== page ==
Dubai started to interest me in 2012 when I was in Kurdistan, which is just off the top of the map below, above the word Baghdad. I was on a property visit—travelling half way around the world to see a pipe coming out of the ground—and all the brokers and investment bankers from London England on the trip were talking about Dubai. It was clearly the new hedonist haven for this financial group.
Other comments I heard over time was…that it was the Las Vegas of the Muslim world; that Muslim men and women came to Dubai to temporarily drop rigid social regimes and have fun. To this day I don’t know if that’s true but I got an idea of the Sin City metaphor in the first 15 minutes. After we checked into our budget hotel, we walked down the street to a small convenience store to get some bottled water.
Well, I was propositioned not once, but twice by two different groups of young ladies whose dress—or lack thereof—made their intentions very clear. And if we didn’t get that, then they just asked us straight up to our face. On another night in the Deira neighbourhood, right by Dubai Creek, we were also offered other “goodies” for about CAD$4. Shake your head, wrinkle your nose and keep walking.
That trip to Kurdistan was the background, but the trigger for the Dubai trip was… I woke up one day in the spring of 2015 and said to myself—I need more adventure in my life. The first email I see on my computer that day is a Groupon with a 7 day trip to Dubai. I convinced my friend Dave to join me on the four hour bus ride south to SeaTac airport and then a 13.5 hour direct flight out of Seattle to check out Dubai. You fly right over the pole, down thru Siberia, Kazakhstan, the middle of Iran and land in coastal Dubai on the eastern edge of the Arabian peninsula.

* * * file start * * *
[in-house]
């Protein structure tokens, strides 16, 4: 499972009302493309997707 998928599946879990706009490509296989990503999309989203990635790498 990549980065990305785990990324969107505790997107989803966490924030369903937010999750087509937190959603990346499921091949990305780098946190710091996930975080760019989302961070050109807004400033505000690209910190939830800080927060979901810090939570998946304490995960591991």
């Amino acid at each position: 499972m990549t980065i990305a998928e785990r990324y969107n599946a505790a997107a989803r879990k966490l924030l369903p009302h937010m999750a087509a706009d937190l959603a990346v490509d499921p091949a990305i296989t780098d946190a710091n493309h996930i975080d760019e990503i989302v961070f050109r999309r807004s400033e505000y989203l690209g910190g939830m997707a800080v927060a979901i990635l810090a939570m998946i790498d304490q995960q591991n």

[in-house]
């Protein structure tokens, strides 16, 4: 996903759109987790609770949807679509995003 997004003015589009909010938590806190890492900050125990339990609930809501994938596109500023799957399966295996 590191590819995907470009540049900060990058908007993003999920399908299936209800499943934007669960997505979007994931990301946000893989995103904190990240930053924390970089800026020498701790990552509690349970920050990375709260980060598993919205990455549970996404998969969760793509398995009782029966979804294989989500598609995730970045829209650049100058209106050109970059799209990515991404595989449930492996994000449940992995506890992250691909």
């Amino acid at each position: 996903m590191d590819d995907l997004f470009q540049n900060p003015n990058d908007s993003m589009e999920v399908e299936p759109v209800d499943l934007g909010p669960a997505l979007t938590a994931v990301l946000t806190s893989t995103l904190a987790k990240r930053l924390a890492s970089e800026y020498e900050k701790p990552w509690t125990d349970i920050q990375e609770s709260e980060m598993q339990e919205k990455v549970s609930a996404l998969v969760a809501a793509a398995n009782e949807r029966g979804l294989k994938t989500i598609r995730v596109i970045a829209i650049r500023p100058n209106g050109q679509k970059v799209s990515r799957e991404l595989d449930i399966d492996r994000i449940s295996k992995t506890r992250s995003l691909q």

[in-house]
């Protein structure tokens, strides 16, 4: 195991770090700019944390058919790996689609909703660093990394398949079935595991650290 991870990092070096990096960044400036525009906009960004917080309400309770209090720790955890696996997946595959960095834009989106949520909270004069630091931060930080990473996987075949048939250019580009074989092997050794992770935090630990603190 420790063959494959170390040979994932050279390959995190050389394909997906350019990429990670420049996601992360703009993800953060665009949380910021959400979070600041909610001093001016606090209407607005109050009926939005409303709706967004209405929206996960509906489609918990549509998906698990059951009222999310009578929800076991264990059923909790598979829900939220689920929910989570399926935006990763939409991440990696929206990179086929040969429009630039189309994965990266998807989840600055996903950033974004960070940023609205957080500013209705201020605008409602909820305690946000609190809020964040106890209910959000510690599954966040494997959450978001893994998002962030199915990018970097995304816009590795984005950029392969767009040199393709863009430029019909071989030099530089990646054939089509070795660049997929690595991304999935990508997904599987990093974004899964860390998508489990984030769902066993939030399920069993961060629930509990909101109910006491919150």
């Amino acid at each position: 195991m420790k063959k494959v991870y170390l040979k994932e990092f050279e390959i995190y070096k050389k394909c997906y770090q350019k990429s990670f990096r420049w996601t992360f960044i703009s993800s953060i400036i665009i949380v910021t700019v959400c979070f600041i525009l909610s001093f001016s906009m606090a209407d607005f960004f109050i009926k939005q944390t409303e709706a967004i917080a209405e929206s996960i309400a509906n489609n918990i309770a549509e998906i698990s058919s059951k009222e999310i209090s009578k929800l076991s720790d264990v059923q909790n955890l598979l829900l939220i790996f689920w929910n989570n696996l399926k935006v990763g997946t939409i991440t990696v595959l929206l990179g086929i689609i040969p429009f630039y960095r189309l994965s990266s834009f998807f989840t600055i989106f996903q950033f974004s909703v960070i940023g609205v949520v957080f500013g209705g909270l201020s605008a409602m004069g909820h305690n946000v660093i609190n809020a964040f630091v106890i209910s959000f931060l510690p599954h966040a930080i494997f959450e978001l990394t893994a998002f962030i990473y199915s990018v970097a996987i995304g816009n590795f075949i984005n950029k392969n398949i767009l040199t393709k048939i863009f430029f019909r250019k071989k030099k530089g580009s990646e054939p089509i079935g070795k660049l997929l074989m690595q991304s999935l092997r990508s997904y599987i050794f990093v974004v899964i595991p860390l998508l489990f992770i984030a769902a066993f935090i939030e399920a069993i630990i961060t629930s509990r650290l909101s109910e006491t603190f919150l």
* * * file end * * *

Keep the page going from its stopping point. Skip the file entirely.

4 movies and 3 hours of sleep later, we arrived in Dubai, not quite 26 hours after we left (leaving 530 pm Wed arrive Dubai 730 pm Thursday). As you get off the plane, the 35 degree heat (95 F) swarms you. And that’s at 730 pm.
I already told you about my first experience at our hotel. Other than that, there is essentially NO crime in Dubai; it’s very safe. And it’s unbelievably clean. NO GARBAGE.
The adobe or stucco walls of all the apartments and homes in the gated communities are all immaculate; there is evidently Big Fines for dirty exterior walls.
Dave was in charge of the sleeping pills, and he delivered. That first night I took one of his little white pills and got a great 8 hours sleep—even on the very hard, cheap bed I was sleeping on. (That’s what you get for a Groupon).
The next morning—Friday morning—we were up for breakfast and discovered how cosmopolitan our budget hotel was—people from all over the world were there; Africa, southern Asia, Europe etc. We looked at our map and headed north to Dubai Creek, which is where the old Indian gold, silver and spice markets were—called Souks. We chose to walk, and the heat wears you down pretty fast.